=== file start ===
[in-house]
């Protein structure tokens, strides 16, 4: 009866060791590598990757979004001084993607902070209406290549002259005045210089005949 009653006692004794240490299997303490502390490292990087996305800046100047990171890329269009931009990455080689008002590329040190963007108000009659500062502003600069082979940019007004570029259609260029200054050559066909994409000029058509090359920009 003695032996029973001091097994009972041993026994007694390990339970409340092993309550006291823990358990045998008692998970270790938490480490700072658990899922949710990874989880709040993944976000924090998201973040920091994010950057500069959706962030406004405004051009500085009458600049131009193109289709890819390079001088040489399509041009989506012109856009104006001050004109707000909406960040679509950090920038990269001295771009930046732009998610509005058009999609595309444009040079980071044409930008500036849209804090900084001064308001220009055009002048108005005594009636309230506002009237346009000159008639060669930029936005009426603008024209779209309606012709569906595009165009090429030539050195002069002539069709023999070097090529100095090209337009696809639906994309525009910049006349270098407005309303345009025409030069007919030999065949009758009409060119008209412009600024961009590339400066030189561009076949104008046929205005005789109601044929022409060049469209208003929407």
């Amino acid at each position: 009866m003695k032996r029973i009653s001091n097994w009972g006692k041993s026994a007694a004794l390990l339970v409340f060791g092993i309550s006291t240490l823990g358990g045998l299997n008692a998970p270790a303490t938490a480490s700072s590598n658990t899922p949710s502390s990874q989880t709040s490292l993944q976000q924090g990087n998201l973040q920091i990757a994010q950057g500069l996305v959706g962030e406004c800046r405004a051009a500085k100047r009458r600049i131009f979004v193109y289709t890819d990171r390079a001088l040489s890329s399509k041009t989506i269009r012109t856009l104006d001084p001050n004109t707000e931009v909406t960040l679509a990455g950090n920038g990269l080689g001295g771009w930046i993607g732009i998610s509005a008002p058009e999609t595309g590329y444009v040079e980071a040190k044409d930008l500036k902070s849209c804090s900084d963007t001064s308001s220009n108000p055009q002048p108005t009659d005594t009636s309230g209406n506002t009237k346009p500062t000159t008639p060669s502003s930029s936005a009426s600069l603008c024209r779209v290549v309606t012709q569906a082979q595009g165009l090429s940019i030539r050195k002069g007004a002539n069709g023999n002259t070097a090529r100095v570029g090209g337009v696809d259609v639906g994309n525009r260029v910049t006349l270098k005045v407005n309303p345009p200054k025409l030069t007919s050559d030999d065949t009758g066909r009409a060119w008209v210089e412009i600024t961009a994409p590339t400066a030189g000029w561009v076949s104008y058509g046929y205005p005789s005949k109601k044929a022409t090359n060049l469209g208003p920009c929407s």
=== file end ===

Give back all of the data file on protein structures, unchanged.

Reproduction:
[in-house]
């Protein structure tokens, strides 16, 4: 009866060791590598990757979004001084993607902070209406290549002259005045210089005949 009653006692004794240490299997303490502390490292990087996305800046100047990171890329269009931009990455080689008002590329040190963007108000009659500062502003600069082979940019007004570029259609260029200054050559066909994409000029058509090359920009 003695032996029973001091097994009972041993026994007694390990339970409340092993309550006291823990358990045998008692998970270790938490480490700072658990899922949710990874989880709040993944976000924090998201973040920091994010950057500069959706962030406004405004051009500085009458600049131009193109289709890819390079001088040489399509041009989506012109856009104006001050004109707000909406960040679509950090920038990269001295771009930046732009998610509005058009999609595309444009040079980071044409930008500036849209804090900084001064308001220009055009002048108005005594009636309230506002009237346009000159008639060669930029936005009426603008024209779209309606012709569906595009165009090429030539050195002069002539069709023999070097090529100095090209337009696809639906994309525009910049006349270098407005309303345009025409030069007919030999065949009758009409060119008209412009600024961009590339400066030189561009076949104008046929205005005789109601044929022409060049469209208003929407």
């Amino acid at each position: 009866m003695k032996r029973i009653s001091n097994w009972g006692k041993s026994a007694a004794l390990l339970v409340f060791g092993i309550s006291t240490l823990g358990g045998l299997n008692a998970p270790a303490t938490a480490s700072s590598n658990t899922p949710s502390s990874q989880t709040s490292l993944q976000q924090g990087n998201l973040q920091i990757a994010q950057g500069l996305v959706g962030e406004c800046r405004a051009a500085k100047r009458r600049i131009f979004v193109y289709t890819d990171r390079a001088l040489s890329s399509k041009t989506i269009r012109t856009l104006d001084p001050n004109t707000e931009v909406t960040l679509a990455g950090n920038g990269l080689g001295g771009w930046i993607g732009i998610s509005a008002p058009e999609t595309g590329y444009v040079e980071a040190k044409d930008l500036k902070s849209c804090s900084d963007t001064s308001s220009n108000p055009q002048p108005t009659d005594t009636s309230g209406n506002t009237k346009p500062t000159t008639p060669s502003s930029s936005a009426s600069l603008c024209r779209v290549v309606t012709q569906a082979q595009g165009l090429s940019i030539r050195k002069g007004a002539n069709g023999n002259t070097a090529r100095v570029g090209g337009v696809d259609v639906g994309n525009r260029v910049t006349l270098k005045v407005n309303p345009p200054k025409l030069t007919s050559d030999d065949t009758g066909r009409a060119w008209v210089e412009i600024t961009a994409p590339t400066a030189g000029w561009v076949s104008y058509g046929y205005p005789s005949k109601k044929a022409t090359n060049l469209g208003p920009c929407s």